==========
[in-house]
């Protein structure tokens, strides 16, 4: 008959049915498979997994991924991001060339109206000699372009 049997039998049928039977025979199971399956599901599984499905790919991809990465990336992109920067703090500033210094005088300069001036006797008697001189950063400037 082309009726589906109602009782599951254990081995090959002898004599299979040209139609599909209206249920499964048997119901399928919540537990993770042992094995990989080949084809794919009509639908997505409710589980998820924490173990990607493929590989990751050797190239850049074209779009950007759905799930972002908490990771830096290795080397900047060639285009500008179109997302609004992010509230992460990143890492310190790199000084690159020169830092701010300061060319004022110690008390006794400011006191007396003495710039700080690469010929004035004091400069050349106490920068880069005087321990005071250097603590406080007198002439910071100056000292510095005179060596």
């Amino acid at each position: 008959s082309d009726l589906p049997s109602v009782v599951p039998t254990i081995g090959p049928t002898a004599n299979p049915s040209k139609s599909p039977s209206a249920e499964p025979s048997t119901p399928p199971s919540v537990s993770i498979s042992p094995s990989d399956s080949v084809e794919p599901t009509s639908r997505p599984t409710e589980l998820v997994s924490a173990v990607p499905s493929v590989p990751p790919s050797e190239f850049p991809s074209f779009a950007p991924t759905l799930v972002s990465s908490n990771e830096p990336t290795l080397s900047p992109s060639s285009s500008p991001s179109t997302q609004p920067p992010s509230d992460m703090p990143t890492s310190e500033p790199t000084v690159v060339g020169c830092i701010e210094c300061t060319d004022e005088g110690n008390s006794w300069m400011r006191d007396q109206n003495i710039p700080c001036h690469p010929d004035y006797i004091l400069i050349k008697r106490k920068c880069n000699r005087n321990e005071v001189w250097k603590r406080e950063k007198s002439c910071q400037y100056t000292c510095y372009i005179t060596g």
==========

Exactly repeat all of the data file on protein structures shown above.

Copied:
[in-house]
């Protein structure tokens, strides 16, 4: 008959049915498979997994991924991001060339109206000699372009 049997039998049928039977025979199971399956599901599984499905790919991809990465990336992109920067703090500033210094005088300069001036006797008697001189950063400037 082309009726589906109602009782599951254990081995090959002898004599299979040209139609599909209206249920499964048997119901399928919540537990993770042992094995990989080949084809794919009509639908997505409710589980998820924490173990990607493929590989990751050797190239850049074209779009950007759905799930972002908490990771830096290795080397900047060639285009500008179109997302609004992010509230992460990143890492310190790199000084690159020169830092701010300061060319004022110690008390006794400011006191007396003495710039700080690469010929004035004091400069050349106490920068880069005087321990005071250097603590406080007198002439910071100056000292510095005179060596």
């Amino acid at each position: 008959s082309d009726l589906p049997s109602v009782v599951p039998t254990i081995g090959p049928t002898a004599n299979p049915s040209k139609s599909p039977s209206a249920e499964p025979s048997t119901p399928p199971s919540v537990s993770i498979s042992p094995s990989d399956s080949v084809e794919p599901t009509s639908r997505p599984t409710e589980l998820v997994s924490a173990v990607p499905s493929v590989p990751p790919s050797e190239f850049p991809s074209f779009a950007p991924t759905l799930v972002s990465s908490n990771e830096p990336t290795l080397s900047p992109s060639s285009s500008p991001s179109t997302q609004p920067p992010s509230d992460m703090p990143t890492s310190e500033p790199t000084v690159v060339g020169c830092i701010e210094c300061t060319d004022e005088g110690n008390s006794w300069m400011r006191d007396q109206n003495i710039p700080c001036h690469p010929d004035y006797i004091l400069i050349k008697r106490k920068c880069n000699r005087n321990e005071v001189w250097k603590r406080e950063k007198s002439c910071q400037y100056t000292c510095y372009i005179t060596g």